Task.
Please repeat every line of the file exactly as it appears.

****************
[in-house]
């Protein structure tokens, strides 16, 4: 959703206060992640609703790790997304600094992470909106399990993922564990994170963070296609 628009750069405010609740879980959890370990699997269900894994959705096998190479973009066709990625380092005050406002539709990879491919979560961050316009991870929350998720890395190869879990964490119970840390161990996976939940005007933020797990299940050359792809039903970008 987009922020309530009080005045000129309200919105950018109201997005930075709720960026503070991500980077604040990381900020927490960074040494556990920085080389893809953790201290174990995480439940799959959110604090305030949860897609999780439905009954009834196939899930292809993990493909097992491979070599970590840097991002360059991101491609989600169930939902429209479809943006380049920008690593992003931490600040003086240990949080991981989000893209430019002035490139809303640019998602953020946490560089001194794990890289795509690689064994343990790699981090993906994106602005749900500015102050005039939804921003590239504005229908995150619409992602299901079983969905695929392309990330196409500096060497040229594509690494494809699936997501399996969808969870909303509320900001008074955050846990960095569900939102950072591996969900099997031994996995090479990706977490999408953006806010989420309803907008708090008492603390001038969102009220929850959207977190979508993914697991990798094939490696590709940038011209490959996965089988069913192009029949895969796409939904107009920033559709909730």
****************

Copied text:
[in-house]
């Protein structure tokens, strides 16, 4: 959703206060992640609703790790997304600094992470909106399990993922564990994170963070296609 628009750069405010609740879980959890370990699997269900894994959705096998190479973009066709990625380092005050406002539709990879491919979560961050316009991870929350998720890395190869879990964490119970840390161990996976939940005007933020797990299940050359792809039903970008 987009922020309530009080005045000129309200919105950018109201997005930075709720960026503070991500980077604040990381900020927490960074040494556990920085080389893809953790201290174990995480439940799959959110604090305030949860897609999780439905009954009834196939899930292809993990493909097992491979070599970590840097991002360059991101491609989600169930939902429209479809943006380049920008690593992003931490600040003086240990949080991981989000893209430019002035490139809303640019998602953020946490560089001194794990890289795509690689064994343990790699981090993906994106602005749900500015102050005039939804921003590239504005229908995150619409992602299901079983969905695929392309990330196409500096060497040229594509690494494809699936997501399996969808969870909303509320900001008074955050846990960095569900939102950072591996969900099997031994996995090479990706977490999408953006806010989420309803907008708090008492603390001038969102009220929850959207977190979508993914697991990798094939490696590709940038011209490959996965089988069913192009029949895969796409939904107009920033559709909730």